But - if I draw their attention to the fact that there is now a lot more floor space, in order to apply for the reduction, are they then able to put the house into a higher band before giving me the reduction? Or am I worrying unnecessarily?

    I don't want to be asking for things that aren't reasonable, but equally I don't want to miss out on what would be a decent amount of money. Anyone able to help please?
    Originally posted by Lizzbet
    Presumably you got planning permission and had the building works signed off?

    If so it would have been reassessed then.
    • Tom99
    • By Tom99 29th Nov 17, 8:07 PM
    • 681 Posts
    • 407 Thanks
    Tom99
    • #6
    • 29th Nov 17, 8:07 PM
    • #6
    • 29th Nov 17, 8:07 PM
    Presumably you got planning permission and had the building works signed off?

    If so it would have been reassessed then.
    Originally posted by tomtom256
    No, it is only reassessed on the next sale. A marker is put against the property and you can see that on the VO website.
    • CIS
    • By CIS 29th Nov 17, 8:12 PM
    • 10,122 Posts
    • 5,796 Thanks
    CIS
    • #7
    • 29th Nov 17, 8:12 PM
    • #7
    • 29th Nov 17, 8:12 PM
    Presumably you got planning permission and had the building works signed off?

    If so it would have been reassessed then.
    Originally posted by tomtom256
    That wouldn't make a difference though, it would still only be marked up as pending a band review for the next time it sold.
    I no longer work in Council Tax Recovery as I'm now a self employed Council Tax advisor and consultant with my own Council Tax consultancy business. My views are my own reading of the law and you should always check with the local authority in question.
    • Lizzbet
    • By Lizzbet 2nd Dec 17, 3:30 PM
    • 4 Posts
    • 0 Thanks
    Lizzbet
    • #8
    • 2nd Dec 17, 3:30 PM
    • #8
    • 2nd Dec 17, 3:30 PM
    Presumably you got planning permission and had the building works signed off?

    If so it would have been reassessed then.
    Originally posted by tomtom256
    Yes, we got planning permission and building control signed it off.
    • Tom99
    • By Tom99 2nd Dec 17, 4:04 PM
    • 681 Posts
    • 407 Thanks
    Tom99
    • #9
    • 2nd Dec 17, 4:04 PM
    • #9
    • 2nd Dec 17, 4:04 PM
    You can check if your property has an improvement indicator here, but as said above there is no way the current band will increase because of the extension until the house is sold.
    https://www.gov.uk/council-tax-bands
    • Lizzbet
    • By Lizzbet 2nd Dec 17, 4:11 PM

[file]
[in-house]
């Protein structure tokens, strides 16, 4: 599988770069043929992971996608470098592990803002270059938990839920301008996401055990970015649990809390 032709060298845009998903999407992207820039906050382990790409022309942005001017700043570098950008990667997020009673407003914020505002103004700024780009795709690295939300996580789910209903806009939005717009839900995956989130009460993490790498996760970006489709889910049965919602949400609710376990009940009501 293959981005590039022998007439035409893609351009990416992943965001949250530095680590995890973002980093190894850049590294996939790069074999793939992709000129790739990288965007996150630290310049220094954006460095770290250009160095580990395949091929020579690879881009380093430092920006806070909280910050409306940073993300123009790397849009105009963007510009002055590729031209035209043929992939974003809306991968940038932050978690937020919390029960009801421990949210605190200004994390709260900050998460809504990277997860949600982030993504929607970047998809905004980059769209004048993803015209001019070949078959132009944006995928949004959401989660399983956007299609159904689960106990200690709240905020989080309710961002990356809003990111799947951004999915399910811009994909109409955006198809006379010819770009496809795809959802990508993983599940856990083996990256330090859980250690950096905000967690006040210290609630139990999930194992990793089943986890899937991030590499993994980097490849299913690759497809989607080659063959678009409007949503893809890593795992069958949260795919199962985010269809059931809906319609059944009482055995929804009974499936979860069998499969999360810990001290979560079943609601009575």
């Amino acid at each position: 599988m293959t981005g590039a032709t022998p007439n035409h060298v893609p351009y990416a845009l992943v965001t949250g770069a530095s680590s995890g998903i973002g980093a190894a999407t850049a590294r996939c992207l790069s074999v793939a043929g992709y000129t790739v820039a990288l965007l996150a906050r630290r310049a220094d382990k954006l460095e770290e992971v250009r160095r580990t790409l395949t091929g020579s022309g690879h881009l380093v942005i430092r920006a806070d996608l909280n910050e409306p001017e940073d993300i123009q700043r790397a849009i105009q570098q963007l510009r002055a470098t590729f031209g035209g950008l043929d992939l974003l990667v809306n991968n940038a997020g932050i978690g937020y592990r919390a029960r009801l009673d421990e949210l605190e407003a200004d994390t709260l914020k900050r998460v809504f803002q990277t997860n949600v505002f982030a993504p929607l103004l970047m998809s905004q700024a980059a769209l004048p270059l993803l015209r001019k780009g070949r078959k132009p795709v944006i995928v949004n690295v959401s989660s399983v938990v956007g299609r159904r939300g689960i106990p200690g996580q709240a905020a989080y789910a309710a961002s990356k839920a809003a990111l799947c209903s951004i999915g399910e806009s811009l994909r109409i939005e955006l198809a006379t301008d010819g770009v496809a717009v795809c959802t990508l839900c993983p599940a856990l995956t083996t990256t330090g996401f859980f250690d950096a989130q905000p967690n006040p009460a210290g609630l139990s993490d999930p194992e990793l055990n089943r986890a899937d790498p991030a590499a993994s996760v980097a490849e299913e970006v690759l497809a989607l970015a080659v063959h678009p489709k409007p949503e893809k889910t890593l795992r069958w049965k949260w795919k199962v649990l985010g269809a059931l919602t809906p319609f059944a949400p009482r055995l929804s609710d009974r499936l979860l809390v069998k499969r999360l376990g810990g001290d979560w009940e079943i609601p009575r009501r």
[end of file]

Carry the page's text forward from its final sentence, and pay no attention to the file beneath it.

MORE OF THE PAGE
• 4 Posts
    • 0 Thanks
    Lizzbet
    Thanks to all
    Thank you to everyone who has responded, especially CIS and tom99 who had such clear and authoritative answers. I'll be in touch with them next week and am pleased we should save some money - it'll go towards the increased electricity bills I'm expecting to receive as I'm using my new lift so much!
    • kingfisherblue
    • By kingfisherblue 2nd Dec 17, 6:14 PM
    • 7,413 Posts
    • 15,891 Thanks
    kingfisherblue
    Thank you to everyone who has responded, especially CIS and tom99 who had such clear and authoritative answers. I'll be in touch with them next week and am pleased we should save some money - it'll go towards the increased electricity bills I'm expecting to receive as I'm using my new lift so much!
    Originally posted by Lizzbet
    If you haven't already done so, request to go on the priority register with your utility companies. In the event of services being cut off (power cut, water off due to burst pipe, etc), you can get extra help. When the National Grid was replacing pipes last winter, we had to have the gas off for several hours a day, but they provided electric heaters because cold air affects my son's breathing and he was at risk of hospital admittance as a result. Also, if the water is off for any reason, and I can't get out with my disabled son, bottled water will be rpovided after a certain amount of time.

    In addition, ring your local fire station (non-emergency number) and let them know that you usually use a lift. Our local fire service know that I have a son with learning disabilites and physical disabilities, so they have noted which bedroom he sleeps in, and have checked both of my fire escape plans for upstairs.
    • Lizzbet
    • By Lizzbet 3rd Dec 17, 8:06 PM
    • 4 Posts
    • 0 Thanks
    Lizzbet
    Good point
    Thanks, kingfisherblue - I'm on the priority services register for the electricity and water utilities and both have been helpful if there's an interruption in supply (we don't have gas up here). I hadn't thought about letting the fire service know about the lift though. Another phone call to make!